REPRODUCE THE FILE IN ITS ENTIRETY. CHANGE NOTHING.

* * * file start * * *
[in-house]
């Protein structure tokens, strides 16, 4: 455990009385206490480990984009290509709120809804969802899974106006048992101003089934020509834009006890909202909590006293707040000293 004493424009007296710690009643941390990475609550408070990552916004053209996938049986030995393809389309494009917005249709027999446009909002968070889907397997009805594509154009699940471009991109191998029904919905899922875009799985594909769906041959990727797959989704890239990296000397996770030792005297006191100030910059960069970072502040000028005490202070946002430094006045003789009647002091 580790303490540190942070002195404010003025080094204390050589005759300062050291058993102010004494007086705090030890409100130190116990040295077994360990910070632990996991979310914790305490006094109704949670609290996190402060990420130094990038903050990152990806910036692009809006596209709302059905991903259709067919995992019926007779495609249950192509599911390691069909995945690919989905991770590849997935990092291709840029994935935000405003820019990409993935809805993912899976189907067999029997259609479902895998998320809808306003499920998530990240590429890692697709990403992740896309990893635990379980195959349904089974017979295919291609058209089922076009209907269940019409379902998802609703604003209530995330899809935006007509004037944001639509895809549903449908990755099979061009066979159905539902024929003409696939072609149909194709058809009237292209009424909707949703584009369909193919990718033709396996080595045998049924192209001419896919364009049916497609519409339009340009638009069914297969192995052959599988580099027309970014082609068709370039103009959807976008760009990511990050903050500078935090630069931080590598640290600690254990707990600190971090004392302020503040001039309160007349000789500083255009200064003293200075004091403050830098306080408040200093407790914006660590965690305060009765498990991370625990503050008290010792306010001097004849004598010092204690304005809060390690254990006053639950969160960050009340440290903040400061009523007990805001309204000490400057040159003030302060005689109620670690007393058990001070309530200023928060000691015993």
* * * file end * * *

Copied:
[in-house]
């Protein structure tokens, strides 16, 4: 455990009385206490480990984009290509709120809804969802899974106006048992101003089934020509834009006890909202909590006293707040000293 004493424009007296710690009643941390990475609550408070990552916004053209996938049986030995393809389309494009917005249709027999446009909002968070889907397997009805594509154009699940471009991109191998029904919905899922875009799985594909769906041959990727797959989704890239990296000397996770030792005297006191100030910059960069970072502040000028005490202070946002430094006045003789009647002091 580790303490540190942070002195404010003025080094204390050589005759300062050291058993102010004494007086705090030890409100130190116990040295077994360990910070632990996991979310914790305490006094109704949670609290996190402060990420130094990038903050990152990806910036692009809006596209709302059905991903259709067919995992019926007779495609249950192509599911390691069909995945690919989905991770590849997935990092291709840029994935935000405003820019990409993935809805993912899976189907067999029997259609479902895998998320809808306003499920998530990240590429890692697709990403992740896309990893635990379980195959349904089974017979295919291609058209089922076009209907269940019409379902998802609703604003209530995330899809935006007509004037944001639509895809549903449908990755099979061009066979159905539902024929003409696939072609149909194709058809009237292209009424909707949703584009369909193919990718033709396996080595045998049924192209001419896919364009049916497609519409339009340009638009069914297969192995052959599988580099027309970014082609068709370039103009959807976008760009990511990050903050500078935090630069931080590598640290600690254990707990600190971090004392302020503040001039309160007349000789500083255009200064003293200075004091403050830098306080408040200093407790914006660590965690305060009765498990991370625990503050008290010792306010001097004849004598010092204690304005809060390690254990006053639950969160960050009340440290903040400061009523007990805001309204000490400057040159003030302060005689109620670690007393058990001070309530200023928060000691015993």